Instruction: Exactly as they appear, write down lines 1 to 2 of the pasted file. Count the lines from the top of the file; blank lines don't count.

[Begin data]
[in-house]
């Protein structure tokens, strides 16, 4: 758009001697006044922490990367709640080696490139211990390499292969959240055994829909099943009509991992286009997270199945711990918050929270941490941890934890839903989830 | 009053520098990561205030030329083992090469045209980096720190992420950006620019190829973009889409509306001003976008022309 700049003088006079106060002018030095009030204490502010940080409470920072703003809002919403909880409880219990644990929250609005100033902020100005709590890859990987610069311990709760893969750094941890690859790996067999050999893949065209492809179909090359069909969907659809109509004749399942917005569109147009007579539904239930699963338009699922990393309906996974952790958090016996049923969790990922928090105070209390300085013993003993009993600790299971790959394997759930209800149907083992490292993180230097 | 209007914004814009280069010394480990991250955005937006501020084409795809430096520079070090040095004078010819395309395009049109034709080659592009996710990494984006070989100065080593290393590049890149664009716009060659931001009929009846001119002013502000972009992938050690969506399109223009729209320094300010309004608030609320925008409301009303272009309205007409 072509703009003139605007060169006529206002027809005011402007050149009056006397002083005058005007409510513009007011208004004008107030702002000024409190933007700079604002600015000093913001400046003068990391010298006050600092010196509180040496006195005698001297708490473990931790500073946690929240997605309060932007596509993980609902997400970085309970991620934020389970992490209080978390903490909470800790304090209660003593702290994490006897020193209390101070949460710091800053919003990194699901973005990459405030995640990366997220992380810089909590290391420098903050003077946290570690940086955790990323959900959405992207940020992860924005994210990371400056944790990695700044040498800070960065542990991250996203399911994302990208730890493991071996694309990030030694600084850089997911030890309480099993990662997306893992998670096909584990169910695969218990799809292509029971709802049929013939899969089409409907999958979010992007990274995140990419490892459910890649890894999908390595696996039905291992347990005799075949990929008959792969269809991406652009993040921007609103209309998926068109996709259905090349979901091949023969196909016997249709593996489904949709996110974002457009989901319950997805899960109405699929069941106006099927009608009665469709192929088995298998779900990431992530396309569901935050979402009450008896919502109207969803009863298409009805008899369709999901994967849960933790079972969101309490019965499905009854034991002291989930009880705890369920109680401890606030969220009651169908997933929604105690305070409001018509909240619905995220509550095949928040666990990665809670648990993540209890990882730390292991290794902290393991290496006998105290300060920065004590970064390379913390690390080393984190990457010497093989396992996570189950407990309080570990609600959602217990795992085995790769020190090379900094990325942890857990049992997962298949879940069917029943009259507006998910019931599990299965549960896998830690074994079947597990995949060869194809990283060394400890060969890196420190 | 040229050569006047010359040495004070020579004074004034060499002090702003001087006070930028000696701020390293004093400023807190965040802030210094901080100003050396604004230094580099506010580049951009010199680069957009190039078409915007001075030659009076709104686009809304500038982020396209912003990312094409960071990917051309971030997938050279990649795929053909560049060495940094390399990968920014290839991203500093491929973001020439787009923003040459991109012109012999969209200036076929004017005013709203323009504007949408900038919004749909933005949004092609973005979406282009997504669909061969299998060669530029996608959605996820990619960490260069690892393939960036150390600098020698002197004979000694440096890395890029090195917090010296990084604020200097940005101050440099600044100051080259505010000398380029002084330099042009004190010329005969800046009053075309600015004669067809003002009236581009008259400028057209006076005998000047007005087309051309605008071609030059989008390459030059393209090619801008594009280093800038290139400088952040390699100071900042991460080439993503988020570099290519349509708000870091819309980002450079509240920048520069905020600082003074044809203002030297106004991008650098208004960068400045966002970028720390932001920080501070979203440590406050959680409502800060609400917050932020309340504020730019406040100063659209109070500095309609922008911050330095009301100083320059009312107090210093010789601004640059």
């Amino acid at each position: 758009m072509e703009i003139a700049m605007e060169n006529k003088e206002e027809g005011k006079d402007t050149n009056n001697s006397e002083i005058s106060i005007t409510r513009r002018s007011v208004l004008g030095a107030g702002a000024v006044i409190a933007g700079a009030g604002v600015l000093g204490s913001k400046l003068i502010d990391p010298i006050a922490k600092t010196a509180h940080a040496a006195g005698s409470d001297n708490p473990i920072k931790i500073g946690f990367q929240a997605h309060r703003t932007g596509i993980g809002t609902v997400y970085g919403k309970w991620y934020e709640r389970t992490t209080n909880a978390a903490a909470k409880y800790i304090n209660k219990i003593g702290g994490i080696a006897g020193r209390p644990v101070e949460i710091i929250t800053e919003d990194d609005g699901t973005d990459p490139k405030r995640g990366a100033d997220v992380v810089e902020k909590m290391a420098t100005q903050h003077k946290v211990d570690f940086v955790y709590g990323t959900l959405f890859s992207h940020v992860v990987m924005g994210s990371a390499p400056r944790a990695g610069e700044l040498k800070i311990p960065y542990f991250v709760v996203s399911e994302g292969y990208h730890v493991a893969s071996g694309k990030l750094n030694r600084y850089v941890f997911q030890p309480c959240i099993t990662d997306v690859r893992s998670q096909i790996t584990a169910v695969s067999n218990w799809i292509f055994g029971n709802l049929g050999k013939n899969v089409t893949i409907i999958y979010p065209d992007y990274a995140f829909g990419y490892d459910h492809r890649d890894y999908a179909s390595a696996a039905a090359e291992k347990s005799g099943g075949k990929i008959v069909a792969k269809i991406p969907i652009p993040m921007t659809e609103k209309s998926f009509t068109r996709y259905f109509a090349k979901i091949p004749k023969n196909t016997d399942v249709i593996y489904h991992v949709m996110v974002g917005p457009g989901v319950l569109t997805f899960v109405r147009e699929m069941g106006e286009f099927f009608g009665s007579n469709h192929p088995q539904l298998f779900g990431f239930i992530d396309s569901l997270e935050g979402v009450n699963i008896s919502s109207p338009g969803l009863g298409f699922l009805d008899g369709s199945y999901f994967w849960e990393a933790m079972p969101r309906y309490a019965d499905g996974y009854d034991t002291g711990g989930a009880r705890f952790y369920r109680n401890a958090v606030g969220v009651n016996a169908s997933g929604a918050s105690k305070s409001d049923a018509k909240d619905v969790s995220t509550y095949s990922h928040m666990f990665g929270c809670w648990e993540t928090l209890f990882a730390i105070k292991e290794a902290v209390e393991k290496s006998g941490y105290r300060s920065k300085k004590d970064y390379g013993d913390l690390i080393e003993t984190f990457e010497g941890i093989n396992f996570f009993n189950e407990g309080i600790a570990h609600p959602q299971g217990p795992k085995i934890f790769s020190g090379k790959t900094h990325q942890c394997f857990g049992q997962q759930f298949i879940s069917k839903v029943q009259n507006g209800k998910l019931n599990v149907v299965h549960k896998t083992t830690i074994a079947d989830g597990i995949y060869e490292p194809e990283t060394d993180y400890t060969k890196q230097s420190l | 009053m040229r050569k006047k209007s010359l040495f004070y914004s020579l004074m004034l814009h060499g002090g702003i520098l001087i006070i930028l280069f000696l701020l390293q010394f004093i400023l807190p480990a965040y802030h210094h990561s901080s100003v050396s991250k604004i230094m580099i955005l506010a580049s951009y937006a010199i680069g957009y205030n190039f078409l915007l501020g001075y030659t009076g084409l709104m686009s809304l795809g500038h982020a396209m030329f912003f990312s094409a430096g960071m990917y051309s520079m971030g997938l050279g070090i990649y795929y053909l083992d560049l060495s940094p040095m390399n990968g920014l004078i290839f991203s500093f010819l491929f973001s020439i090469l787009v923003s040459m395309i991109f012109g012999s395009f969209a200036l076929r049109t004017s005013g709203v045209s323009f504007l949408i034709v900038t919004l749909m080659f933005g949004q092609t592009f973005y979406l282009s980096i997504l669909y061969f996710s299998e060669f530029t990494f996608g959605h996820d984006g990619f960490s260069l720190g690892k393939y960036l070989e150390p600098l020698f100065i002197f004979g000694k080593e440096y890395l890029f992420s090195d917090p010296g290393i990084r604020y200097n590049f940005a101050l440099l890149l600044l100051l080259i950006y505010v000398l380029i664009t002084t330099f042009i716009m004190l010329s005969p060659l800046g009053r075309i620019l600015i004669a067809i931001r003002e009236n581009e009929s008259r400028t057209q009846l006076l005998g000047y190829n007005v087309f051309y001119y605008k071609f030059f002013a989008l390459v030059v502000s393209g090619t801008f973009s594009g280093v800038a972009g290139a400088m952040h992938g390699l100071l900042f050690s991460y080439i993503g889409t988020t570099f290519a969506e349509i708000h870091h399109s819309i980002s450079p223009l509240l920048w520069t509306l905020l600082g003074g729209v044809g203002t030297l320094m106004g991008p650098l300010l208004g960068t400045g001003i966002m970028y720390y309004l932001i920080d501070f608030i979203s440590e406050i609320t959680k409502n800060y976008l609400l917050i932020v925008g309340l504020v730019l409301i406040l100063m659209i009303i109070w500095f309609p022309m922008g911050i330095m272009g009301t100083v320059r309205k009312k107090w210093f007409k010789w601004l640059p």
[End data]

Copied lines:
[in-house]
């Protein structure tokens, strides 16, 4: 758009001697006044922490990367709640080696490139211990390499292969959240055994829909099943009509991992286009997270199945711990918050929270941490941890934890839903989830 | 009053520098990561205030030329083992090469045209980096720190992420950006620019190829973009889409509306001003976008022309 700049003088006079106060002018030095009030204490502010940080409470920072703003809002919403909880409880219990644990929250609005100033902020100005709590890859990987610069311990709760893969750094941890690859790996067999050999893949065209492809179909090359069909969907659809109509004749399942917005569109147009007579539904239930699963338009699922990393309906996974952790958090016996049923969790990922928090105070209390300085013993003993009993600790299971790959394997759930209800149907083992490292993180230097 | 209007914004814009280069010394480990991250955005937006501020084409795809430096520079070090040095004078010819395309395009049109034709080659592009996710990494984006070989100065080593290393590049890149664009716009060659931001009929009846001119002013502000972009992938050690969506399109223009729209320094300010309004608030609320925008409301009303272009309205007409 072509703009003139605007060169006529206002027809005011402007050149009056006397002083005058005007409510513009007011208004004008107030702002000024409190933007700079604002600015000093913001400046003068990391010298006050600092010196509180040496006195005698001297708490473990931790500073946690929240997605309060932007596509993980609902997400970085309970991620934020389970992490209080978390903490909470800790304090209660003593702290994490006897020193209390101070949460710091800053919003990194699901973005990459405030995640990366997220992380810089909590290391420098903050003077946290570690940086955790990323959900959405992207940020992860924005994210990371400056944790990695700044040498800070960065542990991250996203399911994302990208730890493991071996694309990030030694600084850089997911030890309480099993990662997306893992998670096909584990169910695969218990799809292509029971709802049929013939899969089409409907999958979010992007990274995140990419490892459910890649890894999908390595696996039905291992347990005799075949990929008959792969269809991406652009993040921007609103209309998926068109996709259905090349979901091949023969196909016997249709593996489904949709996110974002457009989901319950997805899960109405699929069941106006099927009608009665469709192929088995298998779900990431992530396309569901935050979402009450008896919502109207969803009863298409009805008899369709999901994967849960933790079972969101309490019965499905009854034991002291989930009880705890369920109680401890606030969220009651169908997933929604105690305070409001018509909240619905995220509550095949928040666990990665809670648990993540209890990882730390292991290794902290393991290496006998105290300060920065004590970064390379913390690390080393984190990457010497093989396992996570189950407990309080570990609600959602217990795992085995790769020190090379900094990325942890857990049992997962298949879940069917029943009259507006998910019931599990299965549960896998830690074994079947597990995949060869194809990283060394400890060969890196420190 | 040229050569006047010359040495004070020579004074004034060499002090702003001087006070930028000696701020390293004093400023807190965040802030210094901080100003050396604004230094580099506010580049951009010199680069957009190039078409915007001075030659009076709104686009809304500038982020396209912003990312094409960071990917051309971030997938050279990649795929053909560049060495940094390399990968920014290839991203500093491929973001020439787009923003040459991109012109012999969209200036076929004017005013709203323009504007949408900038919004749909933005949004092609973005979406282009997504669909061969299998060669530029996608959605996820990619960490260069690892393939960036150390600098020698002197004979000694440096890395890029090195917090010296990084604020200097940005101050440099600044100051080259505010000398380029002084330099042009004190010329005969800046009053075309600015004669067809003002009236581009008259400028057209006076005998000047007005087309051309605008071609030059989008390459030059393209090619801008594009280093800038290139400088952040390699100071900042991460080439993503988020570099290519349509708000870091819309980002450079509240920048520069905020600082003074044809203002030297106004991008650098208004960068400045966002970028720390932001920080501070979203440590406050959680409502800060609400917050932020309340504020730019406040100063659209109070500095309609922008911050330095009301100083320059009312107090210093010789601004640059």